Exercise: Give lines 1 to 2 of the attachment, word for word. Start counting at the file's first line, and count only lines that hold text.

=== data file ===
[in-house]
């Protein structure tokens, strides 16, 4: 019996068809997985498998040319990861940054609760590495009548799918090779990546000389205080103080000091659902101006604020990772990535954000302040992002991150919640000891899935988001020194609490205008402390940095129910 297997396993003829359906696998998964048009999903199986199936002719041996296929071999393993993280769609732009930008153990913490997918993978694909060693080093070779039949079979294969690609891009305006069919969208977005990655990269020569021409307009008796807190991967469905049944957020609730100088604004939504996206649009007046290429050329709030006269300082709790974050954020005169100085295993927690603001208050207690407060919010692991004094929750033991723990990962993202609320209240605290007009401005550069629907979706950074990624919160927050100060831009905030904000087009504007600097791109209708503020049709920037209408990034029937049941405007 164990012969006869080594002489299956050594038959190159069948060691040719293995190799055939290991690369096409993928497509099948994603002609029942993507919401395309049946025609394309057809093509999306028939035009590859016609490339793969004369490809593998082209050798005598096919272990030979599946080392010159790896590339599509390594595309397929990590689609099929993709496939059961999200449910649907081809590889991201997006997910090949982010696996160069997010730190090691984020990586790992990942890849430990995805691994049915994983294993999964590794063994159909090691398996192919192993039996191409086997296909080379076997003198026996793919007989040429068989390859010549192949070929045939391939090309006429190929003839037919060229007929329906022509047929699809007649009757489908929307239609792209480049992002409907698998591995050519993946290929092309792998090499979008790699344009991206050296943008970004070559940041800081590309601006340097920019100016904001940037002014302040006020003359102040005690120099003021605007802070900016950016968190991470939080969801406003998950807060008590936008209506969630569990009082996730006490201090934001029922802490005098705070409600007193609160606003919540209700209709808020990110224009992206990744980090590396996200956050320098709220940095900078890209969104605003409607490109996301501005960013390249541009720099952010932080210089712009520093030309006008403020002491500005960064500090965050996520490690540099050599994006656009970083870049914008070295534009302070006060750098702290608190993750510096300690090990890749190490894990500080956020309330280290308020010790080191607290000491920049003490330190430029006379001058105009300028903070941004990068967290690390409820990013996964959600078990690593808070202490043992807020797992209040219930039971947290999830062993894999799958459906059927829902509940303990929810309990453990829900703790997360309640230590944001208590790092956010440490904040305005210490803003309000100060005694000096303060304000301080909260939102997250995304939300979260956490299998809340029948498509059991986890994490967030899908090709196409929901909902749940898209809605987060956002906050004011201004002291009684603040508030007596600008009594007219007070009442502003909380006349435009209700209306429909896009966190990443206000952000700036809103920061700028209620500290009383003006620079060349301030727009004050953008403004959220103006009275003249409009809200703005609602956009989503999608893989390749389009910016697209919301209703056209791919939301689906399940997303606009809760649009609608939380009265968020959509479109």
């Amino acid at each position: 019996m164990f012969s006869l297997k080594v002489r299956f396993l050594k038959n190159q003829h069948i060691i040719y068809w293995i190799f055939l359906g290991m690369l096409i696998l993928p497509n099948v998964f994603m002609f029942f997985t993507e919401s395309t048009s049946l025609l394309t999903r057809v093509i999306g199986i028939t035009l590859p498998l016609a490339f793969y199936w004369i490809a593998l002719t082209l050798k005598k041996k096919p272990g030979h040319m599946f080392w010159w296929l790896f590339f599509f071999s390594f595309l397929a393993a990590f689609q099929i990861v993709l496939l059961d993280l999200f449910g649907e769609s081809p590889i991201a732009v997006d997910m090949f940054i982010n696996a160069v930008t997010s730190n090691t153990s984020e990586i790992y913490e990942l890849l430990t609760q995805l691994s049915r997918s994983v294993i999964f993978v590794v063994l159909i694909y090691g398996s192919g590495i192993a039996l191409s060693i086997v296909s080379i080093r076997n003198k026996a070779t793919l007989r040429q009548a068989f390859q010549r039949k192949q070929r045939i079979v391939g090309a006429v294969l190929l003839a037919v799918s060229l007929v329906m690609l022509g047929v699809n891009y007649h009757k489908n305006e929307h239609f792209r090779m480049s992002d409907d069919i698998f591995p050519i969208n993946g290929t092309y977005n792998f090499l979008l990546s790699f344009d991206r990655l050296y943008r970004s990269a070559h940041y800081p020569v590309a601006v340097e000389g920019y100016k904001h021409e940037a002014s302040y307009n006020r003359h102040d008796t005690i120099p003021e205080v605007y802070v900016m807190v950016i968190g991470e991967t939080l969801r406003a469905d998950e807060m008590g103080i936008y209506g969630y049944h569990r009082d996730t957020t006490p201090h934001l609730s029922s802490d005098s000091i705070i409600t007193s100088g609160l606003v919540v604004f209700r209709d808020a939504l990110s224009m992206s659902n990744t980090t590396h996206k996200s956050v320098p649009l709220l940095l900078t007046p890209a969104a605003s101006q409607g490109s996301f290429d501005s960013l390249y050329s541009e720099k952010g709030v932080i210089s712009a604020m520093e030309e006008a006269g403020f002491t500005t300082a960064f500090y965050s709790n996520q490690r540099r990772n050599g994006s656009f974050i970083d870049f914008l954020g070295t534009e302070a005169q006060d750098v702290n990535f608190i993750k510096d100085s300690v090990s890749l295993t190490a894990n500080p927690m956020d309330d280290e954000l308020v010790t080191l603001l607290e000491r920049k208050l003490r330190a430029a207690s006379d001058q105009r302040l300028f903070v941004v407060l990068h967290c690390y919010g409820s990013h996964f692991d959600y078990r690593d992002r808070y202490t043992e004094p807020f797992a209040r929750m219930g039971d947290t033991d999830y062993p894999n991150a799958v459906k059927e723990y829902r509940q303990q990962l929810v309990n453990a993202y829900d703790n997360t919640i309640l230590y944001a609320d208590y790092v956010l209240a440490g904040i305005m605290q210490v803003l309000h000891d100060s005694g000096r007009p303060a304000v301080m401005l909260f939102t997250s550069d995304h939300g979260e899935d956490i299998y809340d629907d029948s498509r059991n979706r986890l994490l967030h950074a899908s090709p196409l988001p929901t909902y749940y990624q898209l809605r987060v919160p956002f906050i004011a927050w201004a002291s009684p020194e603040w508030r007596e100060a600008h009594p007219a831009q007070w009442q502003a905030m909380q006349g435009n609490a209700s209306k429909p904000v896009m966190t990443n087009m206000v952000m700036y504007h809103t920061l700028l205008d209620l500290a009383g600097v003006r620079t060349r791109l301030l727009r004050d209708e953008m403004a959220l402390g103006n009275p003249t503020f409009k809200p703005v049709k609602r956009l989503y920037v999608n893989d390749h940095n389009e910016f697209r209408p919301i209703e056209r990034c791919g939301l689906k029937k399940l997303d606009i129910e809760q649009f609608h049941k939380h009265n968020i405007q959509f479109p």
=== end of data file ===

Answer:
[in-house]
């Protein structure tokens, strides 16, 4: 019996068809997985498998040319990861940054609760590495009548799918090779990546000389205080103080000091659902101006604020990772990535954000302040992002991150919640000891899935988001020194609490205008402390940095129910 297997396993003829359906696998998964048009999903199986199936002719041996296929071999393993993280769609732009930008153990913490997918993978694909060693080093070779039949079979294969690609891009305006069919969208977005990655990269020569021409307009008796807190991967469905049944957020609730100088604004939504996206649009007046290429050329709030006269300082709790974050954020005169100085295993927690603001208050207690407060919010692991004094929750033991723990990962993202609320209240605290007009401005550069629907979706950074990624919160927050100060831009905030904000087009504007600097791109209708503020049709920037209408990034029937049941405007 164990012969006869080594002489299956050594038959190159069948060691040719293995190799055939290991690369096409993928497509099948994603002609029942993507919401395309049946025609394309057809093509999306028939035009590859016609490339793969004369490809593998082209050798005598096919272990030979599946080392010159790896590339599509390594595309397929990590689609099929993709496939059961999200449910649907081809590889991201997006997910090949982010696996160069997010730190090691984020990586790992990942890849430990995805691994049915994983294993999964590794063994159909090691398996192919192993039996191409086997296909080379076997003198026996793919007989040429068989390859010549192949070929045939391939090309006429190929003839037919060229007929329906022509047929699809007649009757489908929307239609792209480049992002409907698998591995050519993946290929092309792998090499979008790699344009991206050296943008970004070559940041800081590309601006340097920019100016904001940037002014302040006020003359102040005690120099003021605007802070900016950016968190991470939080969801406003998950807060008590936008209506969630569990009082996730006490201090934001029922802490005098705070409600007193609160606003919540209700209709808020990110224009992206990744980090590396996200956050320098709220940095900078890209969104605003409607490109996301501005960013390249541009720099952010932080210089712009520093030309006008403020002491500005960064500090965050996520490690540099050599994006656009970083870049914008070295534009302070006060750098702290608190993750510096300690090990890749190490894990500080956020309330280290308020010790080191607290000491920049003490330190430029006379001058105009300028903070941004990068967290690390409820990013996964959600078990690593808070202490043992807020797992209040219930039971947290999830062993894999799958459906059927829902509940303990929810309990453990829900703790997360309640230590944001208590790092956010440490904040305005210490803003309000100060005694000096303060304000301080909260939102997250995304939300979260956490299998809340029948498509059991986890994490967030899908090709196409929901909902749940898209809605987060956002906050004011201004002291009684603040508030007596600008009594007219007070009442502003909380006349435009209700209306429909896009966190990443206000952000700036809103920061700028209620500290009383003006620079060349301030727009004050953008403004959220103006009275003249409009809200703005609602956009989503999608893989390749389009910016697209919301209703056209791919939301689906399940997303606009809760649009609608939380009265968020959509479109």